Finally! My stairs are completely made over. And I did the stenciling part for just one dollar! OK, so I happen to do a lot of crafty stuff and have a few supplies around (although this project takes nothing too fancy), but even if you have nothing the most this project should set you back is still under $20.
Today, I just want to focus on the stenciling part of this project. Then later this week, I'll post pictures and details about how I got the staircase from dull and carpeted to fresh and white! By the way, we don't wear shoes in the house (a Japanese custom that stuck after leaving Tokyo), so I'm not too worried about the painted white stairs getting dirty. Staining the treads would be a good option if you are scared of white paint.
I was inspired by this Jonathan Adler lamp here.
After playing around with the pattern (I almost always do graphics with my word processing software) I cut the pattern into a plastic report cover from the dollar store.
Supplies you need. Hopefully, you already have some of this stuff ...
1. A plastic report cover from the dollar store. $1
2. An X-Acto knife or similar blade knife. About $3
3. Print out of a pattern (click here for the pattern) Free
4. Painter's tape about $3
5. Cardboard or cutting board to protect your table when cutting stencil. Free
6. A stencil brush. About $3
7. Paint (I used 2 leftover pots of sample paint). $3 per sample. If you paint the treads you should use special floor paint.
8. Polyurethane (optional). About $5 for a half pint.
9. Small brush for touch ups. $1
10. Spoon or putty knife to press painter's tape to steps.
Total from $1 to $19
To make your stencil:
1. Print out your pattern.
2. Cut the clear plastic report cover in half down the crease.
3. Put the pattern face up underneath the plastic sheet. Tape in place using painters tape.
4. Tape the plastic sheet to a cutting board or thick piece of cardboard, so you don't scratch the table.
5. Use X-Acto knife or similar blade knife to cut the pattern into the plastic
6. Do not cut pattern to the edge of the plastic sheet. Leave a border of uncut plastic around the edges, at least a 1/4 inch.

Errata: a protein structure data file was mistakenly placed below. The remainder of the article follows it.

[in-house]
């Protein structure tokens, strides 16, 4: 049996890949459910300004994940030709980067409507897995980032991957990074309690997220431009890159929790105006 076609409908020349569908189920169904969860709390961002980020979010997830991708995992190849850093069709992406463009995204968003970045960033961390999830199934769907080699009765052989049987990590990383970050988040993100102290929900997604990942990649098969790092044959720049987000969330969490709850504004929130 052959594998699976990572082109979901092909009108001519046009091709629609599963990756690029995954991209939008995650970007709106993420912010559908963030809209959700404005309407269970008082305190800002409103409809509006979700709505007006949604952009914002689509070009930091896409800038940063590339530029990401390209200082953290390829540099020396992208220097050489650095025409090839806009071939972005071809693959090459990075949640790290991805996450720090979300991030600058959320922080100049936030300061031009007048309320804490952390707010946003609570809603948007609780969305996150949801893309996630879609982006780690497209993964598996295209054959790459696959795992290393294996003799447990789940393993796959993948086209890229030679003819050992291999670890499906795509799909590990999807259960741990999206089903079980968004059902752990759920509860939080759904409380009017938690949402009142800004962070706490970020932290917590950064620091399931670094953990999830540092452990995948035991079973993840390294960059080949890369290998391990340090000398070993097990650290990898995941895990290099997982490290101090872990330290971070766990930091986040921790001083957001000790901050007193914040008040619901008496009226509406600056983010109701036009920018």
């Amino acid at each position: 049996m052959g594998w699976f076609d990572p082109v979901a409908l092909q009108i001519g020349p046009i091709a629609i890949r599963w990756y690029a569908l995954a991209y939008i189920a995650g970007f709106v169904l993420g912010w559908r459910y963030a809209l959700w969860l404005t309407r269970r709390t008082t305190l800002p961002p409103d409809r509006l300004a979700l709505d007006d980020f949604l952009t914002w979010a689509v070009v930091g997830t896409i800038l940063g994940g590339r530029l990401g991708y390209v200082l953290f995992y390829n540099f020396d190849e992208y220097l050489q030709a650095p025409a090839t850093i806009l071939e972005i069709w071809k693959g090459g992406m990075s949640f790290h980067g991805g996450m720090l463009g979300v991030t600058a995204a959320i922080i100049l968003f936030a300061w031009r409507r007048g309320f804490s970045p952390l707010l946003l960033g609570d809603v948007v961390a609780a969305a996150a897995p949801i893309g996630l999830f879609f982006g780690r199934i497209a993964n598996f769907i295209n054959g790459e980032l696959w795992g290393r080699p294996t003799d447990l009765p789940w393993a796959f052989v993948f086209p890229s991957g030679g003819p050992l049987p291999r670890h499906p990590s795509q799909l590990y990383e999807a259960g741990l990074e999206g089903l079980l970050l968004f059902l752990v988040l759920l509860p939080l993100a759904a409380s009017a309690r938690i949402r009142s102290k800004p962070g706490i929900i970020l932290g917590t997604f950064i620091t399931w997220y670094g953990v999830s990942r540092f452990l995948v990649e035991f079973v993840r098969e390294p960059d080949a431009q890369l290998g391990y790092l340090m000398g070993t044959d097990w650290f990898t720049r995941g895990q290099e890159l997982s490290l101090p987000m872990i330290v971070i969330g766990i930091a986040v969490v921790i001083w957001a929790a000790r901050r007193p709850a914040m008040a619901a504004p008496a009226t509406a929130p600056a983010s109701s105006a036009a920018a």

7. The height of the stencil should be at least the same height of your stair risers and the width should be as wide as you can make it while still leaving the 1/4 inch boarder on the sides.
Now you can start stenciling!
For my stairs I used leftover paint. This is fine for the risers which were already painted with several coats of floor paint, but I would not use anything but floor paint if you decide to stencil the treads, too.
How to stencil:
1. Start by putting painters tape all around the edges of the risers and press the tape down with a spoon or putty knife.
2. Starting on the far right, lay your stencil flat on the riser and use a few pieces of painter's tape to hold it in place.
3. Dab some paint on the stencil brush. Be careful not to get too much paint on there or your design won't look so sharp.
4. Dab the brush all over the stencil, then carefully peel off the stencil, move to the left and line up the stencil to a point that was already painted.
5. Move your stencil and keep dabbing until the riser is completely stenciled.
6. When the paint is dry, touch up your design with a small paint brush.
7. Cover the risers only with polyurethane to protect the stencil. Polyurethane on the treads can make your stairs really slippery.
Now take lots of pictures of your beautiful stairs and send me the link to your blog!
Free stencil pattern.